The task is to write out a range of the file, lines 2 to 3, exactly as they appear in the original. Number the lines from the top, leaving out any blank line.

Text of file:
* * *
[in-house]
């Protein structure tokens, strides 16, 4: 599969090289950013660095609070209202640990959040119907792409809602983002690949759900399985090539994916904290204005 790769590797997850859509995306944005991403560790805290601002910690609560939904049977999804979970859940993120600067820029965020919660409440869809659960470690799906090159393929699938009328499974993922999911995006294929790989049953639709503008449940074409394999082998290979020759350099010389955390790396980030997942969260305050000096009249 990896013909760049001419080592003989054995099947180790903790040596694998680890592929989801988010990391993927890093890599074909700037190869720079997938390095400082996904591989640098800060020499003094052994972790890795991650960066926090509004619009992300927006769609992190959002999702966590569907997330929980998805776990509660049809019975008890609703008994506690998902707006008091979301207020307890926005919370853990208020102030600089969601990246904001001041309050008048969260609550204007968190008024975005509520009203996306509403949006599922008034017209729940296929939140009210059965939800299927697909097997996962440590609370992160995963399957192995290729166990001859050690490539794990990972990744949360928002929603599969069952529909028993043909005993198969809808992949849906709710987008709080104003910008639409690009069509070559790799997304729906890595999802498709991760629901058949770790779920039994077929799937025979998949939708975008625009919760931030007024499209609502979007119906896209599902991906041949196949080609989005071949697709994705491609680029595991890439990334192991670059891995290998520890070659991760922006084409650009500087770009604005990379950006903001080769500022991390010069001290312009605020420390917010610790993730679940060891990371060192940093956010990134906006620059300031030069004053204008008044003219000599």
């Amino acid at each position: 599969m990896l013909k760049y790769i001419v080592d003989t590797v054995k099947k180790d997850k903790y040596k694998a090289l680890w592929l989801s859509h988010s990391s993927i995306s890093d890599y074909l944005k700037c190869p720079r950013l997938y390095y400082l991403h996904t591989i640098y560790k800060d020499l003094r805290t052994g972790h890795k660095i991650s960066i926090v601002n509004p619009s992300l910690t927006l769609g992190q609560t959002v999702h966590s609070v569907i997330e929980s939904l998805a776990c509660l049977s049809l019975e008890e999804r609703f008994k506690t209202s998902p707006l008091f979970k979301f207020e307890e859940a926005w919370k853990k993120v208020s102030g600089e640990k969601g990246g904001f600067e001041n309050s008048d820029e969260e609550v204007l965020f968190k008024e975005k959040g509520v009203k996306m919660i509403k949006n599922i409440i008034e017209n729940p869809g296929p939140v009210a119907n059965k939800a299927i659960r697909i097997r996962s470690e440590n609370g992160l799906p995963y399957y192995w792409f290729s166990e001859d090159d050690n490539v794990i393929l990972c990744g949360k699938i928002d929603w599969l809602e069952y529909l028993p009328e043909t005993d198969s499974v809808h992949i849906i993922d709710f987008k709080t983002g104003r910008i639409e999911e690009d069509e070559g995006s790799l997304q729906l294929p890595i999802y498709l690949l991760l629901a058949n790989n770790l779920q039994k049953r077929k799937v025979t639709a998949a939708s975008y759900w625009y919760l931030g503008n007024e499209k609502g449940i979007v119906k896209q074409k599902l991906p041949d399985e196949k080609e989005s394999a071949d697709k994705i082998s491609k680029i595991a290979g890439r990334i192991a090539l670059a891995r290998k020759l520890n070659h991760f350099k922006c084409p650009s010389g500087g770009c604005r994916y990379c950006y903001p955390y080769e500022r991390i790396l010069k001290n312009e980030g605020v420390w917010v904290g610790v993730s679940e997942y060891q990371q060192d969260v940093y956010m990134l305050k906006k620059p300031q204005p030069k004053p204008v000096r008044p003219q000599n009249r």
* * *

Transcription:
């Protein structure tokens, strides 16, 4: 599969090289950013660095609070209202640990959040119907792409809602983002690949759900399985090539994916904290204005 790769590797997850859509995306944005991403560790805290601002910690609560939904049977999804979970859940993120600067820029965020919660409440869809659960470690799906090159393929699938009328499974993922999911995006294929790989049953639709503008449940074409394999082998290979020759350099010389955390790396980030997942969260305050000096009249 990896013909760049001419080592003989054995099947180790903790040596694998680890592929989801988010990391993927890093890599074909700037190869720079997938390095400082996904591989640098800060020499003094052994972790890795991650960066926090509004619009992300927006769609992190959002999702966590569907997330929980998805776990509660049809019975008890609703008994506690998902707006008091979301207020307890926005919370853990208020102030600089969601990246904001001041309050008048969260609550204007968190008024975005509520009203996306509403949006599922008034017209729940296929939140009210059965939800299927697909097997996962440590609370992160995963399957192995290729166990001859050690490539794990990972990744949360928002929603599969069952529909028993043909005993198969809808992949849906709710987008709080104003910008639409690009069509070559790799997304729906890595999802498709991760629901058949770790779920039994077929799937025979998949939708975008625009919760931030007024499209609502979007119906896209599902991906041949196949080609989005071949697709994705491609680029595991890439990334192991670059891995290998520890070659991760922006084409650009500087770009604005990379950006903001080769500022991390010069001290312009605020420390917010610790993730679940060891990371060192940093956010990134906006620059300031030069004053204008008044003219000599």
């Amino acid at each position: 599969m990896l013909k760049y790769i001419v080592d003989t590797v054995k099947k180790d997850k903790y040596k694998a090289l680890w592929l989801s859509h988010s990391s993927i995306s890093d890599y074909l944005k700037c190869p720079r950013l997938y390095y400082l991403h996904t591989i640098y560790k800060d020499l003094r805290t052994g972790h890795k660095i991650s960066i926090v601002n509004p619009s992300l910690t927006l769609g992190q609560t959002v999702h966590s609070v569907i997330e929980s939904l998805a776990c509660l049977s049809l019975e008890e999804r609703f008994k506690t209202s998902p707006l008091f979970k979301f207020e307890e859940a926005w919370k853990k993120v208020s102030g600089e640990k969601g990246g904001f600067e001041n309050s008048d820029e969260e609550v204007l965020f968190k008024e975005k959040g509520v009203k996306m919660i509403k949006n599922i409440i008034e017209n729940p869809g296929p939140v009210a119907n059965k939800a299927i659960r697909i097997r996962s470690e440590n609370g992160l799906p995963y399957y192995w792409f290729s166990e001859d090159d050690n490539v794990i393929l990972c990744g949360k699938i928002d929603w599969l809602e069952y529909l028993p009328e043909t005993d198969s499974v809808h992949i849906i993922d709710f987008k709080t983002g104003r910008i639409e999911e690009d069509e070559g995006s790799l997304q729906l294929p890595i999802y498709l690949l991760l629901a058949n790989n770790l779920q039994k049953r077929k799937v025979t639709a998949a939708s975008y759900w625009y919760l931030g503008n007024e499209k609502g449940i979007v119906k896209q074409k599902l991906p041949d399985e196949k080609e989005s394999a071949d697709k994705i082998s491609k680029i595991a290979g890439r990334i192991a090539l670059a891995r290998k020759l520890n070659h991760f350099k922006c084409p650009s010389g500087g770009c604005r994916y990379c950006y903001p955390y080769e500022r991390i790396l010069k001290n312009e980030g605020v420390w917010v904290g610790v993730s679940e997942y060891q990371q060192d969260v940093y956010m990134l305050k906006k620059p300031q204005p030069k004053p204008v000096r008044p003219q000599n009249r």